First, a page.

For an $n$-dimensional unoriented theory, the object assigned to the point has to be a fixed point for the $O(n)$- action on fully dualizable objects that is obtained from the framed case of the theorem.
In the 1d case, this $O(1)$ action on dualizable objects takes every object to its dual, and an $O(1)$ fixed point is indeed a vector space with a nondegenerate symmetric inner product.
For an oriented theory $n$-dimensional theory need an $SO(n)$-fixed point, which for $n=1$ is nothing but for $n=2$ ends up meaning a Calabi-Yau category (in the case the target 2-category is that of categories).
In fact something more general is true: if one wants a theory that takes values on manifolds equipped with a $G$-structure, for $G$ any group mapping to $O(n)$ (such as for instance orientation already discussed or its higher versions Spin structure or String structure or Fivebrane structure or …) one needs to assign to the point a $G$-fixed point in dualizable objects in your category (with $G$ acting through $O(n)$).
This beautifully includes all the above plus for example manifolds with maps (up to homotopy) to some auxiliary (connected) space $X$ – here we take $G$ to be the loop space $\Omega X$ of $X$ (mapping trivially to $O(n)$), so that a reduction of the structure group of the manifold to $G$ involves a map to the delooping $\mathcal{B}G \simeq X$.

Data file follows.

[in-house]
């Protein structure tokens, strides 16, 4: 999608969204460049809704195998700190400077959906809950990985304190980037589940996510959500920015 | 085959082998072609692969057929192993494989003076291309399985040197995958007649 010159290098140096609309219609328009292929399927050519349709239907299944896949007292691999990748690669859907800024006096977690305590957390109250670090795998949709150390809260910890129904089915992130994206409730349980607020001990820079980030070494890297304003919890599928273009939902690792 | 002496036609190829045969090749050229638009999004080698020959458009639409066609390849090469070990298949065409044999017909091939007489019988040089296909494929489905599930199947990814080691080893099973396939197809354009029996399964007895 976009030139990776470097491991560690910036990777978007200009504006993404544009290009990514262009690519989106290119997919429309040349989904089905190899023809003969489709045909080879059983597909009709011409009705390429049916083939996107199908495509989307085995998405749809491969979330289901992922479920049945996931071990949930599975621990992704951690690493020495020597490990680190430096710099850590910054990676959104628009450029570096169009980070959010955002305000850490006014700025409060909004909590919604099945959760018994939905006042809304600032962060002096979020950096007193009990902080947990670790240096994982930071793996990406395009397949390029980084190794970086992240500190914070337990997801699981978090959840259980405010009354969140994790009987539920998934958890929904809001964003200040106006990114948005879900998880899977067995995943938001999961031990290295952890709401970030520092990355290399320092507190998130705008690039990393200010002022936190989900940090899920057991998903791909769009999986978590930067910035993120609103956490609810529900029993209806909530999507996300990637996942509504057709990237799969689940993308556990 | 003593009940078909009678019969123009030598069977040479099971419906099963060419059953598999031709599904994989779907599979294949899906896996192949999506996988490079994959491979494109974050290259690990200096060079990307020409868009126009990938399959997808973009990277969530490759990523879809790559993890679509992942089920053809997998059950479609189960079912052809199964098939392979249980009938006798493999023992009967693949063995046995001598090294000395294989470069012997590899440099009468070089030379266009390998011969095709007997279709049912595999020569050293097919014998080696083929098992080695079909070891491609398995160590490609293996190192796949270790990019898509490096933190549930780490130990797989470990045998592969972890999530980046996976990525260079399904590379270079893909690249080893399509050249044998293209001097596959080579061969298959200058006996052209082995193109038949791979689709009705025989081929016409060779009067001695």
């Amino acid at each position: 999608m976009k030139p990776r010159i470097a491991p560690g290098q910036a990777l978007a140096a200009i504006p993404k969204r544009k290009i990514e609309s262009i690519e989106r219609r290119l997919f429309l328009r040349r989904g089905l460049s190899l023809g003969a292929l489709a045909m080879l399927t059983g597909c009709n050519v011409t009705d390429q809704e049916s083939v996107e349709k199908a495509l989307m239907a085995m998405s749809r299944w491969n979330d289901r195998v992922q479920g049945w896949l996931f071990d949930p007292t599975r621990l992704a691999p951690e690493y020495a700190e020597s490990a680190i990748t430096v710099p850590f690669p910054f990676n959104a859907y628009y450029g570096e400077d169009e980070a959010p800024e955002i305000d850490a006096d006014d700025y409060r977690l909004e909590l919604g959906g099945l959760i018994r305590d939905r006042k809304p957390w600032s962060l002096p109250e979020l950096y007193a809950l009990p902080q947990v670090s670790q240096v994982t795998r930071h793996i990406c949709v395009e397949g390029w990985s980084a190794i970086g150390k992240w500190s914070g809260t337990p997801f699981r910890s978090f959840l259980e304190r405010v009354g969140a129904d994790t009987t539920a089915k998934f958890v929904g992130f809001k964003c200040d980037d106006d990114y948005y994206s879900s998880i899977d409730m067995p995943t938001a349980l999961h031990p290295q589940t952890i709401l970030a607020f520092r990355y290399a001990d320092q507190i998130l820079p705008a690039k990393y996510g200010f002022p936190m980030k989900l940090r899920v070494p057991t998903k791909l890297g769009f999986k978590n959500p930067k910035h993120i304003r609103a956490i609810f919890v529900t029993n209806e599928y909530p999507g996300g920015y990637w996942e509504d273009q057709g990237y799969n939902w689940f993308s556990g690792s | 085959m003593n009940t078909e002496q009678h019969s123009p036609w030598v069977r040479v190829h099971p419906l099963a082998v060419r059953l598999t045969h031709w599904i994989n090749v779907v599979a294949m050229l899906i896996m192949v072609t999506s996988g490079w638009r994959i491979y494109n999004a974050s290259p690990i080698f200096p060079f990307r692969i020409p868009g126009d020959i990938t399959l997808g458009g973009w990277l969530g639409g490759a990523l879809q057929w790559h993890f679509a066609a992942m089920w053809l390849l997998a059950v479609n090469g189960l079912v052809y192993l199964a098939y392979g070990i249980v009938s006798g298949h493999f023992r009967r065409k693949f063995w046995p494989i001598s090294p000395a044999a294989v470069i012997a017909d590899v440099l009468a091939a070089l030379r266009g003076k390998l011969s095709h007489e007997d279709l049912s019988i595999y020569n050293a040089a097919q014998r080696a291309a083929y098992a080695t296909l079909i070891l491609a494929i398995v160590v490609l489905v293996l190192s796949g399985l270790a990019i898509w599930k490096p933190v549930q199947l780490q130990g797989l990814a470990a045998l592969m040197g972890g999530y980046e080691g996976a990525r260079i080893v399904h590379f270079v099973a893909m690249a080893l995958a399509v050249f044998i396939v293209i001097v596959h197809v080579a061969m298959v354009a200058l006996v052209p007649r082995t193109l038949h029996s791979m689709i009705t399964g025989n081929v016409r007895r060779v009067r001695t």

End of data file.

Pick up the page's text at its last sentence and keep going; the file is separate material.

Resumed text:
Such theories are classified by $X$-families of fully dualizable objects.
Notice that there is an important subtlety of Lurie’s theorem in the case of manifolds with $G$-structure which is easy to confuse. The general version of the theorem about TFTs does not say that they are the $G$-fixed points for the $G$-action on fully dualizable objects, but rather they are the homotopy fixed points. This is very important because a homotopy fixed point is not just a property. It is additional structure. Depending on $G$, this additional structure is often encoded in the higher dimensional portion of the field theory.
One can see this in the 1 dimensional case: there is no property of vector spaces which automatically endows them with an inner product, but it is extra structure.
duality between algebra and geometry in physics:
The original hypothesis is formulated in
The formalization and proof is described in
This is almost complete, except for one step that is not discussed in detail. But a new (unpublished) result by Søren Galatius bridges that step in particular and drastically simplifies the whole proof in general.
The comparatively simple case of $n = 1$ is spelled out in detail in
Lecture notes and reviews on the topic of the cobordisms hypothesis include
Jacob Lurie, TQFT and the Cobordism Hypothesis (video, notes)
Julie Bergner, UC Riverside Seminar on Cobordism and Topological Field Theories (2009).
Julie Bergner, Models for $(\infty,n)$-Categories and the Cobordism Hypothesis , in Hisham Sati, Urs Schreiber (eds.) Mathematical Foundations of Quantum Field and Perturbative String Theory, AMS 2011
Daniel Freed, The cobordism hypothesis (arXiv:1210.5100)
Constantin Teleman, Five lectures on topological field theory, 2014 (pdf)
Cobordisms with geometric structure are discussed in